Don’t you like the cutesy name of this race? On Sunday, in honour of St. Patrick’s Day, I participated in the 2016 Green Sock Half & Shamrock’n Race in Burnaby, BC, which included a 5km, 7 miler, and half marathon. As one would expect, all finishers received a pair of lucky clover-leaf socks.
This was the second time I participated in a St. Paddy’s day race. The last one I did, many people were dressed festively. I think it’s always fun seeing runners dressed up in costumes. But on Sunday’s race, apart from most of the 7 milers who wore their green socks, I only spotted a handful of girls dressed up. It seemed that the half racers were much more serious.
Sunday was the first morning affected by daylight savings time. So, the 9:00am race start realistically was only 8:00am. Even though I’ve run races with much earlier start times, somehow Sunday’s race felt like it started much earlier. That one hour change definitely has some impact on our bodies and mind.
The evening before, there was a wicked rain-storm. All night, I heard pounding rain and strong winds blowing. It was still raining the morning, but the wind gusts had died down quite a bit and the rain tapered off just before the start. How lucky!
Unfortunately, the rain had left the grounds in horrible condition. Never have I experienced a muddier start. During the first 200 metres or so, we were basically running a dirty mud race. Afterwards, a bottleneck had formed, as every runner tried to avoid those wet and muddy puddles. I think I lost a good minute or two trying to manoeuvre my way around. Plus, more congestion was created as all 3 race groups started together (the 5km, 7 milers and the halfs).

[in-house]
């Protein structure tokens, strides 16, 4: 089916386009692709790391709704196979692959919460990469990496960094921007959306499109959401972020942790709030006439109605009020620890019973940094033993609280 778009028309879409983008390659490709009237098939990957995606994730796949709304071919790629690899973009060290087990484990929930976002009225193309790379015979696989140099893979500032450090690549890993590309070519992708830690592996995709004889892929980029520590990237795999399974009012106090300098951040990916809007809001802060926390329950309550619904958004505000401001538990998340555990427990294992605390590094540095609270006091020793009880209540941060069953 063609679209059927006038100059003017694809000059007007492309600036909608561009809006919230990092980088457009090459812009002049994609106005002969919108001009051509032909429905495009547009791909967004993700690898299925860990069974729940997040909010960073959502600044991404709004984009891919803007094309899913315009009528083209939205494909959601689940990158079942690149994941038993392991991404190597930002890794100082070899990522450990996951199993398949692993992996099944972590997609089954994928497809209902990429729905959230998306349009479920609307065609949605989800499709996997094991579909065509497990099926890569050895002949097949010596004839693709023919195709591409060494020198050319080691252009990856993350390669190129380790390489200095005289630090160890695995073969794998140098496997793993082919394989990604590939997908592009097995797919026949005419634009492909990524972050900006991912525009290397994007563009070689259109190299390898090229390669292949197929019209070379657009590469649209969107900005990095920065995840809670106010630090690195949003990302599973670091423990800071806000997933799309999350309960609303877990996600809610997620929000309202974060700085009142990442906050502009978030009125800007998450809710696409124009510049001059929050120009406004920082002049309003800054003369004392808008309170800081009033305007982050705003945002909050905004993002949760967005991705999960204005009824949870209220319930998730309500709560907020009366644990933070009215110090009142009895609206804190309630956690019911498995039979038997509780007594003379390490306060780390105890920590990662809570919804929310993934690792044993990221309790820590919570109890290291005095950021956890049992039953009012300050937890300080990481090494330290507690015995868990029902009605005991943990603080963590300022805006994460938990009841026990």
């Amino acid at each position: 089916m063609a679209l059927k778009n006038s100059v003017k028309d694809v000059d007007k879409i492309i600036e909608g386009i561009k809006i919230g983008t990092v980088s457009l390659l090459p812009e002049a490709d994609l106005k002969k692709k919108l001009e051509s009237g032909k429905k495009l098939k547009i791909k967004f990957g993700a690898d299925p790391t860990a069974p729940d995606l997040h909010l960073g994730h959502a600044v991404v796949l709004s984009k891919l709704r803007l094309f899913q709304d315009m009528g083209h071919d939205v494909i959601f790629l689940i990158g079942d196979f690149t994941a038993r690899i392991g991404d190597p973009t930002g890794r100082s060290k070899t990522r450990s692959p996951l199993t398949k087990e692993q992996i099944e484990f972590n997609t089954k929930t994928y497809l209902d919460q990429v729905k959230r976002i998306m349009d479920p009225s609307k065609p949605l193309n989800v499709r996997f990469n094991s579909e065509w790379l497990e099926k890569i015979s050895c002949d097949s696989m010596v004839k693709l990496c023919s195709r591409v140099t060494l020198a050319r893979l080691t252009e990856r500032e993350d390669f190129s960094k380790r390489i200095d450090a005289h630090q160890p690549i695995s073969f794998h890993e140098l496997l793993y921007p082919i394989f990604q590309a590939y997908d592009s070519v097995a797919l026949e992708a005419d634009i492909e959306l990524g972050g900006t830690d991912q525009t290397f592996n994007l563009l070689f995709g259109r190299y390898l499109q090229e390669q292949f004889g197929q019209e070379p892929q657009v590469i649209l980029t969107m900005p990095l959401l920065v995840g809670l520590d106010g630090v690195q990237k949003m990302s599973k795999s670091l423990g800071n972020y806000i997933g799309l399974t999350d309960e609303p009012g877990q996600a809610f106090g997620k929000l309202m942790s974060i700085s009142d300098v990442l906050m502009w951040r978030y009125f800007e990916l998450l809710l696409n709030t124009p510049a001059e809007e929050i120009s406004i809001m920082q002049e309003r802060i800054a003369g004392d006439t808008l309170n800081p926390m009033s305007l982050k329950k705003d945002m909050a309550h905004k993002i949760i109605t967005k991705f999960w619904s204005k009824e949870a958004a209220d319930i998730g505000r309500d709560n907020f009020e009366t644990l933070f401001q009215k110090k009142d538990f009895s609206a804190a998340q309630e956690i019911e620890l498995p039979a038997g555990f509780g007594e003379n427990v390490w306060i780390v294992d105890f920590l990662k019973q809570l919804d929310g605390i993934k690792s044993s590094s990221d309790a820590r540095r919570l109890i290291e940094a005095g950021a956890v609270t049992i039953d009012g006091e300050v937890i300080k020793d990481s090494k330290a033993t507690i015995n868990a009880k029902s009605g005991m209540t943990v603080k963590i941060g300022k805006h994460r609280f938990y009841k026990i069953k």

For some reason, I couldn’t quite recall whether I had done this race before but I felt I had run the 7 miler before. The course involved completing 2 loops in a counter-clockwise direction around Burnaby Lake (which proved to be much tougher than the other way around). This certainly wasn’t a PB course. There were 2 mini bridges we had to cross, including one around the Cariboo Dam. That was hard. We had to walk up about 5 steps, run 40 metres or so, and then descend about 3 steps which just killed all running momentum. The second bridge was a concrete structure but there were so many water puddles in the area that it created a treacherous and very slippery environment.
This trail actually has lots of sharp turns and rolling hills. Nevertheless, running on trails allows for a much softer impact on your body. As such, my body was thanking me yesterday for giving it a break from the pounding on concrete/ cement. Furthermore, no one could have guessed that minutes away were highways. It was so tucked away that I almost felt like I was in a forest, especially after spotting lots of little ducks swimming across the lake as well as these big yellow wild flowers on the side of the trails, which were quite captivating.
Yesterday’s time was slower than my previous halfs. But I was okay with the results because I had lowered my expectations even before the race. Plus to be fair, this was my 9th consecutive half of the year.
What will my next race be like? As I mentioned in my previous blogs, I am aiming for my 100th half as soon as possible. I am inching closer and closer. Hopefully, I will get there soon and then re-focus on my marathon training next!
“Only those who will risk going too far can possibly find out how far one can go”- T S Eliot